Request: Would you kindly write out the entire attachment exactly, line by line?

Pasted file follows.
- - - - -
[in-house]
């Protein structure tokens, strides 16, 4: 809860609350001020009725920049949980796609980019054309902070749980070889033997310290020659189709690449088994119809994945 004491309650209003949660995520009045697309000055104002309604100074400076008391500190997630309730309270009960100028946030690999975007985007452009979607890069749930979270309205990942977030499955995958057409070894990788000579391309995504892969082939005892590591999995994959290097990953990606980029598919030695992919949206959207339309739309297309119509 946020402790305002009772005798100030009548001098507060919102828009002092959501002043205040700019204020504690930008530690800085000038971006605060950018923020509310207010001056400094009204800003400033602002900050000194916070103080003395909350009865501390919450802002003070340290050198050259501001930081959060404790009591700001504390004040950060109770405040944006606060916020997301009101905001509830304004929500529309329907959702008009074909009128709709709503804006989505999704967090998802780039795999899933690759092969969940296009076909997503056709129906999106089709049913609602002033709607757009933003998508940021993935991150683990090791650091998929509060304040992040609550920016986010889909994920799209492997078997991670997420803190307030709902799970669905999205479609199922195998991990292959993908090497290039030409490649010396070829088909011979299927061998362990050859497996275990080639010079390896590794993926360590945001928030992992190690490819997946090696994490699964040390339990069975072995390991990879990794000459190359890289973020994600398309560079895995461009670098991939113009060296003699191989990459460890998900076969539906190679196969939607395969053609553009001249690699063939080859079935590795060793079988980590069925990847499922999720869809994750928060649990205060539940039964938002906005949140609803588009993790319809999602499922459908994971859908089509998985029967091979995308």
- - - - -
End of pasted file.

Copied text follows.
[in-house]
């Protein structure tokens, strides 16, 4: 809860609350001020009725920049949980796609980019054309902070749980070889033997310290020659189709690449088994119809994945 004491309650209003949660995520009045697309000055104002309604100074400076008391500190997630309730309270009960100028946030690999975007985007452009979607890069749930979270309205990942977030499955995958057409070894990788000579391309995504892969082939005892590591999995994959290097990953990606980029598919030695992919949206959207339309739309297309119509 946020402790305002009772005798100030009548001098507060919102828009002092959501002043205040700019204020504690930008530690800085000038971006605060950018923020509310207010001056400094009204800003400033602002900050000194916070103080003395909350009865501390919450802002003070340290050198050259501001930081959060404790009591700001504390004040950060109770405040944006606060916020997301009101905001509830304004929500529309329907959702008009074909009128709709709503804006989505999704967090998802780039795999899933690759092969969940296009076909997503056709129906999106089709049913609602002033709607757009933003998508940021993935991150683990090791650091998929509060304040992040609550920016986010889909994920799209492997078997991670997420803190307030709902799970669905999205479609199922195998991990292959993908090497290039030409490649010396070829088909011979299927061998362990050859497996275990080639010079390896590794993926360590945001928030992992190690490819997946090696994490699964040390339990069975072995390991990879990794000459190359890289973020994600398309560079895995461009670098991939113009060296003699191989990459460890998900076969539906190679196969939607395969053609553009001249690699063939080859079935590795060793079988980590069925990847499922999720869809994750928060649990205060539940039964938002906005949140609803588009993790319809999602499922459908994971859908089509998985029967091979995308």